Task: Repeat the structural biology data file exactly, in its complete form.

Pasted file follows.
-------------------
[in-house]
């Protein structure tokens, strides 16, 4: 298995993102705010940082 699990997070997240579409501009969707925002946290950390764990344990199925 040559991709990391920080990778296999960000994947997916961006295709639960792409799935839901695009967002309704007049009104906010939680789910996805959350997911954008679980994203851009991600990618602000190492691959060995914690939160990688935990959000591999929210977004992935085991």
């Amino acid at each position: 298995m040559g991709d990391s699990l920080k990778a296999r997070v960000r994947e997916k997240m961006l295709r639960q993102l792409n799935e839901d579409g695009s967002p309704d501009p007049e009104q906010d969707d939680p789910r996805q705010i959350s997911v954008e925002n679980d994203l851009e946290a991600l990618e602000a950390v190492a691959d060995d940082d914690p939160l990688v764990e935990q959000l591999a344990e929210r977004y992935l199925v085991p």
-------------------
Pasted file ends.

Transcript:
[in-house]
């Protein structure tokens, strides 16, 4: 298995993102705010940082 699990997070997240579409501009969707925002946290950390764990344990199925 040559991709990391920080990778296999960000994947997916961006295709639960792409799935839901695009967002309704007049009104906010939680789910996805959350997911954008679980994203851009991600990618602000190492691959060995914690939160990688935990959000591999929210977004992935085991």
């Amino acid at each position: 298995m040559g991709d990391s699990l920080k990778a296999r997070v960000r994947e997916k997240m961006l295709r639960q993102l792409n799935e839901d579409g695009s967002p309704d501009p007049e009104q906010d969707d939680p789910r996805q705010i959350s997911v954008e925002n679980d994203l851009e946290a991600l990618e602000a950390v190492a691959d060995d940082d914690p939160l990688v764990e935990q959000l591999a344990e929210r977004y992935l199925v085991p």